Session 24: Military & Security
Manufacturing for Tunable, Flexible Polymer Substrates for Asset Monitoring
Thursday, June 22, 2017
2:45 PM - 3:05 PM
New devices and structures for Flexible Hybrid Electronics will depend on advances in multifunctional polymer substrates, inks, and printing approaches for rapid manufacturing. For example, the manufacturability of printed RF and MW electronics will be achieved by the development of scaled processes for the creation of tunable dielectric substrates and conductive patterning. In this work, the flexible tunable substrates were created by embedding barium strontium titanate (BST) nanoparticles in a variety of polymer matrices using the twin screw extrusion process. Extruded sheets were fabricated for printing using a continuous process. Dielectric properties were measured as a function of BST loading over the frequency range of 1-10 kHz. The dielectric constant of the composite substrates increased with increasing volume fraction of BST. The extruded sheets were characterized by contact angle for surface and wetting properties, by scanning electron microscopy to evaluate the dispersion of the filler into the polymer matrices, and for surface roughness. The development of a scalable manufacturing process for substrate fabrication and printing will lead to the design of the next generation adaptive printed RF and microwave components and devices for future asset monitoring systems.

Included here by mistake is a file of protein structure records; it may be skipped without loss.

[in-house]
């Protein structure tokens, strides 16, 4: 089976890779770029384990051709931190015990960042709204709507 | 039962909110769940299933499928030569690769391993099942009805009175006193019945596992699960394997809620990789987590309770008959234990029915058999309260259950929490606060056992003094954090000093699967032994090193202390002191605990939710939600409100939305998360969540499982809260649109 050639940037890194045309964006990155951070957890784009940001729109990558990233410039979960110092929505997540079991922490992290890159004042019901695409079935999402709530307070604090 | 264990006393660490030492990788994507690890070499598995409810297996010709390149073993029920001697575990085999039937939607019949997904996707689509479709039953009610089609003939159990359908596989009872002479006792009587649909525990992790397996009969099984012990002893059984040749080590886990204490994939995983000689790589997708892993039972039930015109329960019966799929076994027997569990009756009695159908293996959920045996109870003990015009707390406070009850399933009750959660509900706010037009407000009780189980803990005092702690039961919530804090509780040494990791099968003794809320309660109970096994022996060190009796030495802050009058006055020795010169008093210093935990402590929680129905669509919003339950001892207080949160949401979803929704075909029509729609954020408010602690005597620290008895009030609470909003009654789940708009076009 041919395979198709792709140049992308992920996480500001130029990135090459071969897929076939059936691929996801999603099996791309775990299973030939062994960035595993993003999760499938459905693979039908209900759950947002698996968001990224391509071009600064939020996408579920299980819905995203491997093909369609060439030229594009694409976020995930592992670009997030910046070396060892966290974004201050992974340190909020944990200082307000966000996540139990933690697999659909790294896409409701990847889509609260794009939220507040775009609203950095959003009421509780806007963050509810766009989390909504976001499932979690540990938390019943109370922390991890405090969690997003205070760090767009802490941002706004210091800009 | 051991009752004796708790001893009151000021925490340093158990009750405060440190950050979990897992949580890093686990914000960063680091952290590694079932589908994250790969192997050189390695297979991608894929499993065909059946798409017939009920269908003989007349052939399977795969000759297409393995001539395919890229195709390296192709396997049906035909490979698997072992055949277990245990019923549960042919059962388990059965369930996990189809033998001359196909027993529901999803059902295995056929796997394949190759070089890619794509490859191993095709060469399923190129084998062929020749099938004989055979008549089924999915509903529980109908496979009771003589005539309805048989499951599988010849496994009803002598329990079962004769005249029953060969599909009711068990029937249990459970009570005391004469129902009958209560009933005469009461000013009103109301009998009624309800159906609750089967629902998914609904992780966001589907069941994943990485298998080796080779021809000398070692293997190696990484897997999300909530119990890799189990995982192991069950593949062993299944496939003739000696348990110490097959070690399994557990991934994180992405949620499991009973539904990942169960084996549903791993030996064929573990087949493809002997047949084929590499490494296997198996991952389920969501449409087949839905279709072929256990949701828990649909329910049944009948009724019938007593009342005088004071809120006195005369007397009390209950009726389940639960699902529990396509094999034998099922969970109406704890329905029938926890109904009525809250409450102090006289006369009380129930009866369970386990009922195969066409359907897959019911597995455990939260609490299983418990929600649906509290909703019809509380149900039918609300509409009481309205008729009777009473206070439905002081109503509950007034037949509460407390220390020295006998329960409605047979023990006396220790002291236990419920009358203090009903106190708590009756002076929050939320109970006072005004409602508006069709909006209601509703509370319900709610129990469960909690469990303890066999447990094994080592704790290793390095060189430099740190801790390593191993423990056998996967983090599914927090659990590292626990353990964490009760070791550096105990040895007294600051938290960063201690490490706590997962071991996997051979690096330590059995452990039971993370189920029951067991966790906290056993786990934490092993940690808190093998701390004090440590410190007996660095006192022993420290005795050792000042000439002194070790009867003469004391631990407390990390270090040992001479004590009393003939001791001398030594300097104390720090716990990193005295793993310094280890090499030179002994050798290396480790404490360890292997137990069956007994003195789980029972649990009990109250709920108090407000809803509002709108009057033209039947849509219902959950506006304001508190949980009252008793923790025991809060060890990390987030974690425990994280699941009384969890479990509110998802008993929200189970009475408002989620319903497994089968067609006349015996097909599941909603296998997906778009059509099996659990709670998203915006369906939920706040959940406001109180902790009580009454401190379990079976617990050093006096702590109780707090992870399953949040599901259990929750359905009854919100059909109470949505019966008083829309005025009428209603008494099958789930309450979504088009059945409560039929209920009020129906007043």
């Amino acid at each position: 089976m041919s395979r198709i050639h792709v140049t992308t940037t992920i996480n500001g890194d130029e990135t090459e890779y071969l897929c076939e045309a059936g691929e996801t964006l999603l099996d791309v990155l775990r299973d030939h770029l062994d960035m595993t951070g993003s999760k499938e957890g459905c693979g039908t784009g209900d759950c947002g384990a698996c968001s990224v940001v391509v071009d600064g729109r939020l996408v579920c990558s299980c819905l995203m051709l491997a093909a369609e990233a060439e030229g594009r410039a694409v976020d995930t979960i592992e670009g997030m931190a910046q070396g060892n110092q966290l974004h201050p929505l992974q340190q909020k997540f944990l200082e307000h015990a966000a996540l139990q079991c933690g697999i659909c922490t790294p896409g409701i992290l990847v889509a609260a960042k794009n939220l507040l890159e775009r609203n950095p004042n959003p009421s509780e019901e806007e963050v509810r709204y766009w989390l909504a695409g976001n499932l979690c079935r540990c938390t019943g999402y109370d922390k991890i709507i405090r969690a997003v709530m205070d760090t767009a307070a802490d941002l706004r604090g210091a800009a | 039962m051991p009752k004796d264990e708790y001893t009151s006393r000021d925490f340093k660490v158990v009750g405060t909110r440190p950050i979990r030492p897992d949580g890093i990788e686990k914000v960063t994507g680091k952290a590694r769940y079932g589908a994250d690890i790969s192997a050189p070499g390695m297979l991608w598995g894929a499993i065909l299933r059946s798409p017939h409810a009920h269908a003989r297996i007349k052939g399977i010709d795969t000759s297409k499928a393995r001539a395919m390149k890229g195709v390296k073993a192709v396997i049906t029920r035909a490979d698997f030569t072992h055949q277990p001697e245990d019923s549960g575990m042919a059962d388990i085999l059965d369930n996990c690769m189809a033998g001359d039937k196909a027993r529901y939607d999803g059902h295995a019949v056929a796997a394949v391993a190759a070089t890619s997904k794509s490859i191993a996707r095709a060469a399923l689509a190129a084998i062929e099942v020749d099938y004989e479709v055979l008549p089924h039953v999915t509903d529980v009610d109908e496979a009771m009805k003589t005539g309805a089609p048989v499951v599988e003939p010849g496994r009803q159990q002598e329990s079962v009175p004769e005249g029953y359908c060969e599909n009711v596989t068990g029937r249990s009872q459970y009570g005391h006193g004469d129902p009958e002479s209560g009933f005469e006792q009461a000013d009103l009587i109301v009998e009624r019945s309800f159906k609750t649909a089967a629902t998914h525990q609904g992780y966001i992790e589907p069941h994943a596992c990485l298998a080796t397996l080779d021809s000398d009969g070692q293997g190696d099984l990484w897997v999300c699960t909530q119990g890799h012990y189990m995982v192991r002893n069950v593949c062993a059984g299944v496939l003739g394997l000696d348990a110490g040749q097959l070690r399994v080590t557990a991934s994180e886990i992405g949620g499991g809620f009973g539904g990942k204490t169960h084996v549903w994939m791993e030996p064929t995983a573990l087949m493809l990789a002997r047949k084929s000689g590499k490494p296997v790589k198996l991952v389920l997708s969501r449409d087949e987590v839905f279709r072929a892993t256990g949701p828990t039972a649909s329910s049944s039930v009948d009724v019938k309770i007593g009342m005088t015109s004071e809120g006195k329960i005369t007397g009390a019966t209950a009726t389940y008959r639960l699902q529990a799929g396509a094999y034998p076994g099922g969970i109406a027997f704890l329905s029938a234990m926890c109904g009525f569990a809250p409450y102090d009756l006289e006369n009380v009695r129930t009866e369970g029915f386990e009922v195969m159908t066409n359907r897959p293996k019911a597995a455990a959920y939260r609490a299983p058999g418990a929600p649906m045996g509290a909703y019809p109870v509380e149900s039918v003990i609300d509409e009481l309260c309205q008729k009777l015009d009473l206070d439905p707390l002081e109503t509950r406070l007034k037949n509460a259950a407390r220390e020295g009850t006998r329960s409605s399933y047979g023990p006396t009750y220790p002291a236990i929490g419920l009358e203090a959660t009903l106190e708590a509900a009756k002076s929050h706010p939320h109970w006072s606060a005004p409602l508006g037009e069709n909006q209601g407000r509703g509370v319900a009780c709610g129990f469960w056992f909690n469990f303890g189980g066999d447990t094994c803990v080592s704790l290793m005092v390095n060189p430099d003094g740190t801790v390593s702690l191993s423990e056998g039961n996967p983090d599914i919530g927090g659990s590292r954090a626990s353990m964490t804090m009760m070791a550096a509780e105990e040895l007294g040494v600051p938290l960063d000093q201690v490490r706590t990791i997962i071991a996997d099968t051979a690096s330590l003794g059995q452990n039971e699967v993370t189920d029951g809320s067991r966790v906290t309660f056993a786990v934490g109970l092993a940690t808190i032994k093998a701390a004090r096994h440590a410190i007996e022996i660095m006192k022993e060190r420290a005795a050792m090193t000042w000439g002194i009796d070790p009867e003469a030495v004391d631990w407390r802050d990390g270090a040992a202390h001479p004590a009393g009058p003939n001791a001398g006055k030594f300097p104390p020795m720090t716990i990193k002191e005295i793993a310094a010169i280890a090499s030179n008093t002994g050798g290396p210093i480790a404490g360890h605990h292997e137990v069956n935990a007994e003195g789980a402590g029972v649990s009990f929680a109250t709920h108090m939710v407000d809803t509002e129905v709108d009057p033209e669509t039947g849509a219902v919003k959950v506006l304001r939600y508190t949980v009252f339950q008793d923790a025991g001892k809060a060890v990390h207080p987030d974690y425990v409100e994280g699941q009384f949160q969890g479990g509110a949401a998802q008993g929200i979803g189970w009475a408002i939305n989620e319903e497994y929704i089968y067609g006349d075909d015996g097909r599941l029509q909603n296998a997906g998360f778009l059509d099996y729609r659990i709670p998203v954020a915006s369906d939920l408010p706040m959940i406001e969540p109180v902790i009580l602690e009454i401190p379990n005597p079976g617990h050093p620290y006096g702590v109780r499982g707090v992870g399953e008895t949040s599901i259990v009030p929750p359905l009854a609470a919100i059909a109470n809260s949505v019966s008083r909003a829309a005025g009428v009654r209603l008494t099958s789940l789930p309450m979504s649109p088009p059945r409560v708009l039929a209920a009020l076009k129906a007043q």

Claire Lepont is a nanocomposites and coatings specialist with extensive experience in the development of composite transparent conductive electrodes, especially for organic solar cells, as well as adhesives and coatings for the optoelectronics. She has a Master of Science degree in analytical chemistry from Wayne State University (2001) and more than 10 years of experience in research and development in the coating industry. She authored market research reports on transparent conductive coatings and on photovoltaics global markets and technologies that combined her technical and business acumen.
As a technical program manager for the Nanomanufacturing Center at the University of Massachusetts Lowell, Claire strengthens collaborative research by leveraging an effective interaction with faculty members and industry and government partners. In this position, she is involved in defining the strategic direction of the Center, enabling funding of partnerships through identifying project opportunities, creating teams, assistance in writing of proposals, and managing project execution.
University of Massachusetts, Lowell